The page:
The Republican-led Congress and President Trump secured their first significant legislative victory with the December passage of tax reform legislation. Following that success, the GOP passed another temporary funding bill to avert a government shutdown before adjourning for the Christmas-New Year break. As a result, congressional leaders have again put off a resolution of a major fiscal debate over the budget, along with partisan disputes over immigration, health care, and national security, among other topics. The January work period is expected to focus on these issues, while Congress aims to meet a January 19 deadline for the current stopgap funding extension. The time to strike the necessary deals will be very tight. While the Senate returns to Washington on January 3, the House announced that it would not return to Washington until the week of January 9, not the prior week, as initially planned, leaving only a week and a half to find a resolution to the number of challenging agenda items the chambers confront.

The current four-week spending bill allows Republican congressional leaders and the White House additional time to negotiate with Democrats on spending legislation to prevent a government shutdown by January 19. With Republicans focused in December on tax reform, they lacked the time to resolve the contentious spending disputes both within their own party and with the Democrats. Because spending bills may not qualify for treatment under reconciliation procedures, Senate Republicans need Democratic votes for any eventual year-long spending bill, and that need creates stark challenges for House Republicans.

Lawmakers have been working towards a potential two-year budget agreement on discretionary spending levels for the remainder of Fiscal Year (FY) 2018 and FY 2019. Such a deal is certain to increase the spending caps established by the 2011 Budget Control Act, under which Congress may only appropriate up to $549 billion for defense programs and $516 billion for non-defense programs in FY 2018, a cut from FY 2017 levels. Republican defense hawks and the Trump Administration have been aiming to boost Pentagon spending above $600 billion. In return for such an increase, Democrats have been demanding that increases in defense spending be met with a dollar-for-dollar increase in non-defense spending. So far a deal has remained elusive, but leadership on both sides have indicated the conversations are ongoing. Should a budget agreement be reached, it is highly likely that the deal to revise the 2011 Budget Control Act caps would be enacted as part of another short-term spending bill in January. If such a bill is approved, congressional appropriators will then be able to draft an omnibus spending bill for the remainder of FY 2018 reflecting the spending agreement. In such a scenario, a final spending bill would likely be considered in February.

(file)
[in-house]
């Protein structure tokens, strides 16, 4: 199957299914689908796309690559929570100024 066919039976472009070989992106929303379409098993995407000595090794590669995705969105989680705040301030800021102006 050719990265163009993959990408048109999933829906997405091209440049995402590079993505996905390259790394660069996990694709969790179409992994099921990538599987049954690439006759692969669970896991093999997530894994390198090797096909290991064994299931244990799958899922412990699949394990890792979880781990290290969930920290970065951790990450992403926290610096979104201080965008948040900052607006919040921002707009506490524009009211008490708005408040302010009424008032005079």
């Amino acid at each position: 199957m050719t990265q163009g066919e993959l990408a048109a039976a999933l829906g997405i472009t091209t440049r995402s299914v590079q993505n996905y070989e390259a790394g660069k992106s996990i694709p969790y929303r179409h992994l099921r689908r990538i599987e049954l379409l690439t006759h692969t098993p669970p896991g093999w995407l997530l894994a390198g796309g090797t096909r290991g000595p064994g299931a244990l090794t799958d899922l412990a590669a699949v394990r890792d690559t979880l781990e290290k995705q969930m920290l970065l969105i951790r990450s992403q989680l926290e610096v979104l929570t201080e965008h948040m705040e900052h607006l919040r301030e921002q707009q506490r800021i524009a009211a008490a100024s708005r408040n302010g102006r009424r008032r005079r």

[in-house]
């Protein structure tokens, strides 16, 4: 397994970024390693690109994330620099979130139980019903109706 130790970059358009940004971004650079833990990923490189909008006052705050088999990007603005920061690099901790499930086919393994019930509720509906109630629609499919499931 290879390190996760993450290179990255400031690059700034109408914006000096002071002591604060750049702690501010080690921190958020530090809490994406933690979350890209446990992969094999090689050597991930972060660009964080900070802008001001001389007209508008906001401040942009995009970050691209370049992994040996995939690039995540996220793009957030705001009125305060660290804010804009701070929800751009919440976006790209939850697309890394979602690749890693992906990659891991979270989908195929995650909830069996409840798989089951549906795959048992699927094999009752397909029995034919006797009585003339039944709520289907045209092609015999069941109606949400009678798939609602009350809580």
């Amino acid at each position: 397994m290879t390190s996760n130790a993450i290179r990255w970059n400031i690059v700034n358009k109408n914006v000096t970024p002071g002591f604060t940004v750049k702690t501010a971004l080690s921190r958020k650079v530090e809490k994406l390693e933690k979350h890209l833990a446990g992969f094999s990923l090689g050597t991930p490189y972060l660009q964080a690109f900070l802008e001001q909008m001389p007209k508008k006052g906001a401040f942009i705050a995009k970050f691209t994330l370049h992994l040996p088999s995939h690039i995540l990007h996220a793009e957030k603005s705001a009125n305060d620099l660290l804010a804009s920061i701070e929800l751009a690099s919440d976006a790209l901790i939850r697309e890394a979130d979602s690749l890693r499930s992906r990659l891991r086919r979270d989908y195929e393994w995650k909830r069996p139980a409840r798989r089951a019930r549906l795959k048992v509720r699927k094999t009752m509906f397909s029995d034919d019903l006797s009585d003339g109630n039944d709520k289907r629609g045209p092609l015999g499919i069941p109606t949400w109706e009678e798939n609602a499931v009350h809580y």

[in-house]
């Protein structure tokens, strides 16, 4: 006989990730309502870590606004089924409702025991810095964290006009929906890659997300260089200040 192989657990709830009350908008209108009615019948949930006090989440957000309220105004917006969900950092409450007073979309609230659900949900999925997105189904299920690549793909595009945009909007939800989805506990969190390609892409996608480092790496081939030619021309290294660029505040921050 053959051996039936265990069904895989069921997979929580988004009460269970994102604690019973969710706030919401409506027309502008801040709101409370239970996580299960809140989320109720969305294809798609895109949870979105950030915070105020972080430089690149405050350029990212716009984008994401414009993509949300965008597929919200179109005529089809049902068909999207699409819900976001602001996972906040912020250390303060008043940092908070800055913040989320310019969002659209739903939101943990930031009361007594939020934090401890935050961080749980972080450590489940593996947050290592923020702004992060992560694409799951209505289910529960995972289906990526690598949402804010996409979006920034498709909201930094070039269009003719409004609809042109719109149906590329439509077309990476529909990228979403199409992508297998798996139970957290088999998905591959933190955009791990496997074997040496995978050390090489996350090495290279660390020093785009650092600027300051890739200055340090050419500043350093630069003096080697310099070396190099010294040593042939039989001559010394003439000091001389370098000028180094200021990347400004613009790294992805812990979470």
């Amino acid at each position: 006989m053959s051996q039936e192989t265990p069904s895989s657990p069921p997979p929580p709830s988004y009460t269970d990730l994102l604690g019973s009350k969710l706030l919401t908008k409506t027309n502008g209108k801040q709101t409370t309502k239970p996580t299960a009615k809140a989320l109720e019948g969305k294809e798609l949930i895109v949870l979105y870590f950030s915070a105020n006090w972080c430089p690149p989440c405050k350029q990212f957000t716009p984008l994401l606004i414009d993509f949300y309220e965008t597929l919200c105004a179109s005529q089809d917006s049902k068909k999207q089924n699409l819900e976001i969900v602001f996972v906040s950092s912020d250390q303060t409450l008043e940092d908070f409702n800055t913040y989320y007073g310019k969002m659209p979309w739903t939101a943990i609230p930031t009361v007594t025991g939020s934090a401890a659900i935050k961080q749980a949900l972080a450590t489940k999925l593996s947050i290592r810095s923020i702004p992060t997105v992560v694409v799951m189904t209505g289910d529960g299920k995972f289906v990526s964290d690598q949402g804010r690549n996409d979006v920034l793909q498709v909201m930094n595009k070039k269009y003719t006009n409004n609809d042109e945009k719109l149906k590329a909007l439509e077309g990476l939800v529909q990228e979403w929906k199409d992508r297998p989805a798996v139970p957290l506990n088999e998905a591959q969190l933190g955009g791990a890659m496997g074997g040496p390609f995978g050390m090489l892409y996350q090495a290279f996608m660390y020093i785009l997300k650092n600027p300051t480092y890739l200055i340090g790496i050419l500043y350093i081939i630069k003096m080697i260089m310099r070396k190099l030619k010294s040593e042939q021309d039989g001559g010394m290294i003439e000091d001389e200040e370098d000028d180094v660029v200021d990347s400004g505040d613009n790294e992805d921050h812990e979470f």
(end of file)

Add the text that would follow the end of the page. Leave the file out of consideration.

Democrats hold significant influence in the fiscal negotiations because any eventual legislation adjusting spending caps and authorizing spending will need Democratic support, due to expected opposition from fiscal conservatives in the House and the ability of Democrats to filibuster a spending bill in the Senate. Democratic leadership can be expected to press for adding a number of their policy priorities to the current short-term funding measure, such as a resolution to the ongoing immigration debate over the Deferred Action for Childhood Arrivals (DACA) program and a measure to provide stabilization to the health insurance market. Democrats had initially pushed to include both items in the December continuing resolution but ultimately decided to keep the stopgap bill free from riders. Given the adverse reaction reported in the media to the Democrats’ failure to insist on a resolution of at least the DACA issue in December, it is likely Democrats will draw firmer lines in January and utilize their leverage over these issues during negotiations.